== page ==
Posted by: Kathy Temean | May 10, 2016

Foolproof, Never-Fail, Silver-Bullet Query Opening

johncusick200John M. Cusick is an agent with Folio Jr. / Folio Literary Management, representing picture books, middle-grade, and young adult novels. He also is very smart and knows his stuff. Here is a an excerpt from one of his presentations about writing a Foolproof, Never-Fail, Silver-Bullet Query Opening.

Here’s John:

It seems so difficult. Not only are you trying to put your best foot forward and stand out from the dozens— no, HUNDREDS UPON HUNDREDS— of other queriers, you’ve got to summarize your manuscript (impossible), make it sound exciting (huh?), comp it to other titles (um), talk a bit about yourself (embarrassing), and keep it all under half-a-page (yeah okay no).

As if writing the book wasn’t hard enough in the first place.

A lot has been written on strategies for great query letters. There are templates and forms online, webinars, talks, and even whole conferences dedicated to the subtle art of the pitch. I myself have gabbed on for hours about this subject without taking a breath. So how best to break down all this information, to actually put it to use?

Where, John (you might be heard to ask), does one *start*?

Though there are many paths up the mountain, for the sake of expediency, allow me to offer a…

blog jon cusick1

Where, John (you might be heard to ask), does one *start*?

Though there are many paths up the mountain, for the sake of expediency, allow me to offer a…

Firstly, and I can’t stress this enough (and believe me I’ve tried)— open your query:

Dear [Actual Name of Agent],

That is, the name of the agent you are querying, spelled correctly, as opposed to…

Dear Agent,

Dear Sirs,

Dear Ms. Cusick,

Dear Mr. Quetip,

Or just…

JOHN:

…which makes me feel like I’m being pursued by a creditor.

Some agents prefer last names, others are less formal. Me, I don’t mind “Dear John,” despite the connotations of heartbreak. But it’s hard to go wrong with a Mr. or Ms. followed by the agent’s surname.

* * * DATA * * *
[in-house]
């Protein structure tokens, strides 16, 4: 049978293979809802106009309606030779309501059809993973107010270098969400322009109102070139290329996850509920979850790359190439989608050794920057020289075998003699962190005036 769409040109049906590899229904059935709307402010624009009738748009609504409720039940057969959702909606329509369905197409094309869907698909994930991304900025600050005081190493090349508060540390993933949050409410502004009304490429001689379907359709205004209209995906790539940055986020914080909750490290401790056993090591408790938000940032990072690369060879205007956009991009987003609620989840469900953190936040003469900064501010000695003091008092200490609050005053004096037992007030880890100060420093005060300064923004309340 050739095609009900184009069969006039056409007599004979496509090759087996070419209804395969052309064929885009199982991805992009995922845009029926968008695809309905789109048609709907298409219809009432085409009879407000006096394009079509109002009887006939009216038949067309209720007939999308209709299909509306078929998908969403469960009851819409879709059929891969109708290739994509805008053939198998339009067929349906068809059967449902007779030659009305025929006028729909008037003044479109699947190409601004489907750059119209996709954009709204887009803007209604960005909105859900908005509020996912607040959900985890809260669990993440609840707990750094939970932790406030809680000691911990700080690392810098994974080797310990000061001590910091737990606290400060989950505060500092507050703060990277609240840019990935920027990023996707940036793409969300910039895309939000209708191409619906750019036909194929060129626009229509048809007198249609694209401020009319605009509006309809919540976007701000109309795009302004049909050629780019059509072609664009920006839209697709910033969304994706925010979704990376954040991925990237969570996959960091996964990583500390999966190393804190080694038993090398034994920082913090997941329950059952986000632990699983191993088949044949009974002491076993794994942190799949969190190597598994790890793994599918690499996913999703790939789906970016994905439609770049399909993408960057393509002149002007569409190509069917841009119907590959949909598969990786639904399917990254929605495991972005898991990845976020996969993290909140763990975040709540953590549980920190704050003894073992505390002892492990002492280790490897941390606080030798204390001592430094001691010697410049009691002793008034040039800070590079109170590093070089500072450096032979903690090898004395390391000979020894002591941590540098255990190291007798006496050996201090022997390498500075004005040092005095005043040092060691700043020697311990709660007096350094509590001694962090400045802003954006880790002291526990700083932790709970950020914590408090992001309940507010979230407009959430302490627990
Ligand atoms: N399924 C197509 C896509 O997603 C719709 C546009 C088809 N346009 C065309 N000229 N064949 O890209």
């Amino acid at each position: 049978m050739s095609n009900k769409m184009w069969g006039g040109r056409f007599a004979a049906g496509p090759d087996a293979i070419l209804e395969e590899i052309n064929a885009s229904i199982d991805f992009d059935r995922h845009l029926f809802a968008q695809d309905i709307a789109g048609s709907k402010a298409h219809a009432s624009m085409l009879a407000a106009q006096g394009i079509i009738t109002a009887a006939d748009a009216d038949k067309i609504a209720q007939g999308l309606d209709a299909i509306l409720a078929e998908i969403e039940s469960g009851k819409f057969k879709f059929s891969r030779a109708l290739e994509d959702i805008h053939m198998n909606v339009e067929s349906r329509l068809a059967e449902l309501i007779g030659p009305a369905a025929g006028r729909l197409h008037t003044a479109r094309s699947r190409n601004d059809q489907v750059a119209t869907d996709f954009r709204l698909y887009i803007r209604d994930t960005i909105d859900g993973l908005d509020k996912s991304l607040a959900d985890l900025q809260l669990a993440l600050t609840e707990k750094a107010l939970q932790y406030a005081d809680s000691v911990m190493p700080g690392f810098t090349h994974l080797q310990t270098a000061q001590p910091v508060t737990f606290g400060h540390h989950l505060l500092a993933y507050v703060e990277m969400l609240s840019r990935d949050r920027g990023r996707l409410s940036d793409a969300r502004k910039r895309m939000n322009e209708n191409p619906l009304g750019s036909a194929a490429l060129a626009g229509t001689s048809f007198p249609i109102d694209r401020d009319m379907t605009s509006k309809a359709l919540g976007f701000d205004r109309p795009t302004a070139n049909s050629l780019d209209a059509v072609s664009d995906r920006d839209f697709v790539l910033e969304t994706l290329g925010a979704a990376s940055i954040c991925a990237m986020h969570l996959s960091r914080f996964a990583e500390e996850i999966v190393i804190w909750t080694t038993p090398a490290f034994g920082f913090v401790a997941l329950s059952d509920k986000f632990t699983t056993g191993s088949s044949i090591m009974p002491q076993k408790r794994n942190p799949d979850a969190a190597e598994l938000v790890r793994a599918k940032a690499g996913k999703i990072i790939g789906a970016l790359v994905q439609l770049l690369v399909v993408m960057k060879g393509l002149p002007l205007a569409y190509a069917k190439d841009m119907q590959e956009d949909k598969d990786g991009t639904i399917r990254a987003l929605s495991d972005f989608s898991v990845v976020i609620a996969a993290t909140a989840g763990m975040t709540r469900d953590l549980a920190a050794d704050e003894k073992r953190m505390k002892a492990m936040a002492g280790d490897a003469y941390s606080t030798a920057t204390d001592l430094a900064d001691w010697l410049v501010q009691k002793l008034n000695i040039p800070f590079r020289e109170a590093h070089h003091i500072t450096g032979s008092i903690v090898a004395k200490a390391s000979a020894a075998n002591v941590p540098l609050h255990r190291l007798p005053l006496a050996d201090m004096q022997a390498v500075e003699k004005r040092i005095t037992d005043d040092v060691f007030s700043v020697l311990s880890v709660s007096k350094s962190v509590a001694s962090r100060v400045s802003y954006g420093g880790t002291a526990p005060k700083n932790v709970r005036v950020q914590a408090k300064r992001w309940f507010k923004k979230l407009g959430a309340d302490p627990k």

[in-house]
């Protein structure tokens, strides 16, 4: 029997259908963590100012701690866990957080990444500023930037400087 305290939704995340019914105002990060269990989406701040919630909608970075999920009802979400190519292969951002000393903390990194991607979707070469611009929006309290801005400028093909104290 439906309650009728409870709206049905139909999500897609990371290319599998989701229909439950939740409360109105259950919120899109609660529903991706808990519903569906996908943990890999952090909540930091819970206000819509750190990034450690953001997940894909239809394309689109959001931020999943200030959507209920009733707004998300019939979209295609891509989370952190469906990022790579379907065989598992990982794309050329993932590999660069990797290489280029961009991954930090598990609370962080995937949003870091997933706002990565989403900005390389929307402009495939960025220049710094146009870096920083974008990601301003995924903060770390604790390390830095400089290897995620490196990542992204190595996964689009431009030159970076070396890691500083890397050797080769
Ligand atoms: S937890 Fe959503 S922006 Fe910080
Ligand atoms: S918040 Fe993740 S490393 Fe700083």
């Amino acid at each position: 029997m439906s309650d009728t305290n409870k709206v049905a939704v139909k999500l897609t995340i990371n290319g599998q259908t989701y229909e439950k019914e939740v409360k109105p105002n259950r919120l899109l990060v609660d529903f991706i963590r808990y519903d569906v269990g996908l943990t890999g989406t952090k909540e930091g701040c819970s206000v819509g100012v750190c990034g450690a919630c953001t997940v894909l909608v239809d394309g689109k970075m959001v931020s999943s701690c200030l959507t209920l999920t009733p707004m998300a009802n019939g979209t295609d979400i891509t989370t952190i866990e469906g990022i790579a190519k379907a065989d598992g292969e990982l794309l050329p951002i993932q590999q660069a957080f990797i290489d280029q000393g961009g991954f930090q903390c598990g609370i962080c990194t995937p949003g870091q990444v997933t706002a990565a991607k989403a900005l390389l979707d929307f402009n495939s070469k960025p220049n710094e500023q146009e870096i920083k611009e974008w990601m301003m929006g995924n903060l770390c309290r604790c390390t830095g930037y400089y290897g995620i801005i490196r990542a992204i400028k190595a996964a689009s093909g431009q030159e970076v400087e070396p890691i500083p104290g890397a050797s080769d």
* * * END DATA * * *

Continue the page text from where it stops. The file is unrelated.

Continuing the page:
Next, I recommend following a little formula. Ready? Don’t panic because it kind of sounds like math.

Here it is:

Screen Shot 2015-06-30 at 2.39.00 PM

Where…

Screen Shot 2015-06-30 at 2.39.40 PM

So, X (your main character or protagonist) is Y (in the general place, time, circumstances of the protagonist’s every day life when the novel begins) until Z (the thing that makes the story a story happens).

Here are some examples.

Blog John Cusick2

Harry is the main character. At the beginning of the novel he’s a sad British boy (as opposed to an awkward pale girl or rambunctious mouse). That is, until Z: the thing that makes the story a story (and not just a boring portrait of a sad British boy’s life) happens.

Reading the above, I already have a sense of the genre, style, and even the market for the manuscript proposed, and the querier has only written a *single line*. Now, the writer has room to go into more detail, offer comp titles, and give a short bio. He or she has hooked me right out of the gate, without preamble. And if this first line sounds good, I’ll be much more interested to read whatever comes next.

Here are a few more examples:

blog john cusick 3

blog john cusick 4

Get the idea?

So, if you find yourself stuck with your query letter, try this formula.

blog john cusick 5

John M. Cusick is also the author of GIRL PARTS and CHERRY MONEY BABY (Candlewick Press), as well as a regular speaker at writers conferences. His clients include New York Times Bestselling Author Tommy Wallach (WE ALL LOOKED UP, Simon & Schuster), Courtney Alameda (SHUTTER, Feiwel & Friends) and Hannah Moskowitz (A HISTORY OF GLITTER AND BLOOD, Chronicle Books) You can find him online at http://www.JohnMCusick.com and on twitter, @johnmcusick.

Talk tomorrow,

Kathy


Responses

  1. great advice-

  2. LOVE this!! Thanks for posting.

  3. A perfect pitch delivered. Love “Dear John’s” sense of humor. 👍

  4. So simple and perfect. Thanks John!

  5. OMG. So simple but genius. Thank you!

  6. Wonderful so succinct, thanks John and Kathy!

  7. Oh my goodness. This is such a huge help! Just saw it took me about three lines to get to my “inciting event”, this should help me pair down the query.

  8. This is a terrific way of encapsulating a story for any purpose. Like when someone says ‘What’re you writing now, Sheryl?’ And I’m thinking – you’ll end up with glazed eyes because it’s so hard to tell you in one sentence what my 50,000 novel is about.’ Off to try this out. And it’s so simple too! Thank you, John.

  9. I love math and I love letters. So X is Y until Z works for me. Thank you.

    • I was an aspiring writer until I read this.

      • Dale,

        Are you saying you are giving up after reading this?

        Kathy


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